QL VGA Case

I’m still having a lot of success with the prototype QL-VGA board from Marcel Kilgus. To recap, it’s a board which allows the QL RGB output socket to be connected to a SVGA monitor, something which was difficult or impossible before this unless you had some form of SCART to HDMI converter, and even those didn’t work with all screens. My original article about QL-VGA can be found here.

Prototype working QL-VGA

Finding myself with some unexpected time at home, I decided to case my QL-VGA board. Both to make it look a little nicer on my desk and to protect it from dust and damage.

I’d already ordered two different cases for this job from Electro-Mart UK. The smaller box sounded like a perfect fit, but I know from experience that some online measurements may not tell the whole story as you can’t tell if there are internal ridges, mounting pillars etc to reduce the workable internal dimensions.

Box used ot create a QL-VGA enclosure.
The ABS box I bought

As it turned out, this case was almost a perfect fit for the prototype QL-VGA boards, and with a little bit of careful filing of the lid’s screw pillars, I just about got the smaller of the two cases to take the twin stacked boards with only minor compromises.

It’s a UK manufactured plastic ABS box measuring 113 X 59 X 24mm. It cost £4.98 and delivered in just a few days from ElectromartUK’s eBay store.

The first step was to work out the number, size and type of holes I needed to make for the plugs and sockets. Three are required. The connectors end up almost flush with the surface, so provided the connectors are not too large (e.g. an SVGA connector needs access to the two screw connection holes alongside the connector itself), you can afford to allow a little extra room if the cables have slightly larger connectors than those on the board.

I drilled a hole for the power connector towards the rear of the long edge of the case and took the simpler step of removing the entire front of the case for the SVGA and QL video connectors as I couldn’t see what remained of the front panel being strong enough if I simply made two holes of the right size.

Another issue was that the end with the pillars into which the box lid retaining screws fitted was about 1.5mm too narrow for the leading corners of the QL-SVGA boards. So I had to file the pillars down slightly. In fact, I slightly overdid it and slightly damaged the mounting pillar, but it works.

Fitting the board in after making the holes.
Fitting QL-VGA into the box after making the holes.

I had hoped that drilling a simple round hole would have been enough for the power connector. However, frustratingly, the power socket sticks about about 0.5-1mm too much for this box, so I ended up going for a square cutout instead so that the power socket could stick partially out of the side of the case. Not as neat and tidy, but it worked well enough in practice. I had to bear in mind that the SVGA socket onthe board sticks out further than the little S-VHS type connector for the QL video, so had to make sure I allowed a larger access hole for the QL video connection, as the S-VHS min 8 pin DIN plug is wider than the socket, hence why the holes in the pictures look slightly larger than they might need to be.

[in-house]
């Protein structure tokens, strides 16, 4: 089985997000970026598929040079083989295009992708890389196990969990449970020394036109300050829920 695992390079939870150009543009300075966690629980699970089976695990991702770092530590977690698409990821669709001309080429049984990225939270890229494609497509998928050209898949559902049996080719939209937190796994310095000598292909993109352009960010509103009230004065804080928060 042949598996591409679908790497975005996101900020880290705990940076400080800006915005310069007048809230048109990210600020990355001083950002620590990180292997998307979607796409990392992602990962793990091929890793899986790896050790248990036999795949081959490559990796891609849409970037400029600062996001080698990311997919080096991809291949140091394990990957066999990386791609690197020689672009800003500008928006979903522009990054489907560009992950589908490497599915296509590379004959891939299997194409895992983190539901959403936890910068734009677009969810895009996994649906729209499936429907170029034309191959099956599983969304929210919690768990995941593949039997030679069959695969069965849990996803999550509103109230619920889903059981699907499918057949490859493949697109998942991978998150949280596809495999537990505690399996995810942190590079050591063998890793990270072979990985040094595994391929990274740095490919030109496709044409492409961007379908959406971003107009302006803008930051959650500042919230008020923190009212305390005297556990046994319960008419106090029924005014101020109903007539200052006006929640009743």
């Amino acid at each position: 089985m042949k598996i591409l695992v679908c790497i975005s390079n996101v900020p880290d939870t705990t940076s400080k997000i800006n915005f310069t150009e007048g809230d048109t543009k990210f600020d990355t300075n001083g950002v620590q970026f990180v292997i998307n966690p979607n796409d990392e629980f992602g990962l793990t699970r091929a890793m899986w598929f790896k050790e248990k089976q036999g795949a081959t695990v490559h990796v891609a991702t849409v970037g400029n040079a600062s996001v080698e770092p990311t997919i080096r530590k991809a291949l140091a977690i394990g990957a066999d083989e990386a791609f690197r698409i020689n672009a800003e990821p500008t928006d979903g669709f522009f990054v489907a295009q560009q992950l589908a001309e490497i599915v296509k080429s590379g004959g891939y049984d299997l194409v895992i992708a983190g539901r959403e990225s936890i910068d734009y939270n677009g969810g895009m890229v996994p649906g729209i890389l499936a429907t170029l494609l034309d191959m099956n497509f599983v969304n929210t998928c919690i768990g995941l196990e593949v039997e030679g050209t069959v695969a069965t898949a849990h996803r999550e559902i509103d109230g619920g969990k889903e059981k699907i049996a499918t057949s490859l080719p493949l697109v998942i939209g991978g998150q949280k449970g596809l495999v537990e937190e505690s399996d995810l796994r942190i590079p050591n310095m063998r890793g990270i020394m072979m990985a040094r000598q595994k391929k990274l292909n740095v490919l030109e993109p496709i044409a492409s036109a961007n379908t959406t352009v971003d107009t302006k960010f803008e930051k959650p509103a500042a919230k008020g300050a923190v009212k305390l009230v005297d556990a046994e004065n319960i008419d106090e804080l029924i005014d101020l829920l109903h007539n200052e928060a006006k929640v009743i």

By now I was starting to feel optimistic. The QL-VGA prototype (and remember, it’s a prototype, the finished product may differ slightly) was a snug fit inside the case and didn’t need any mounting pillars or screws within the case. If you need to mount it securely in a slightly larger case, I’m sure you could use an insulated double sided tape under the bottom board, for example. The prototype QL-VGA boards do have mounting holes in the corners if need be.

Plug everything together and power up to test it. I can see Marcel quaking with fear at this point with thoughts going through his mighty mind as to how many ways Dilwyn could have destroyed his masterpiece. But worry not, it worked first time. So on goes the lid and make a nice logo for it which I printed onto a sticky label for the lid.

Ready to go!

Now, there are one or two considerations. You can’t see the on-board status LED lights when the lid is on. You may be concerned about overheating when cased up like this. The slightly oversize holes probably help but it doesn’t seem to have gone very hot in the few hours it’s been switched on before I write this. I suppose it’d be easy enough to drill small holes into the case and perhaps raise the box with feet to allow air to flow underneath – I just don’t know what the current consumption of the finished boards will be to know how warm they’ll get.

So, to end with, here’s a picture of the finished QL setup. You might consider encasing the QL-VGA in this manner to be overkill, I happen to think it’s a lot neater looking than the bare boards. Thank you once more, Marcel, for all your work in designing this useful little gadget.

QL setup with cased QL-VGA
The finished QL setup.

2 thoughts on “QL VGA Case

  1. Nice one Dilwyn. That said I would want so much more from that FPGA such as a VGA resolution adjunct to the main screen. That said it would be impossible with out much more invasive access to the QL it’s self!

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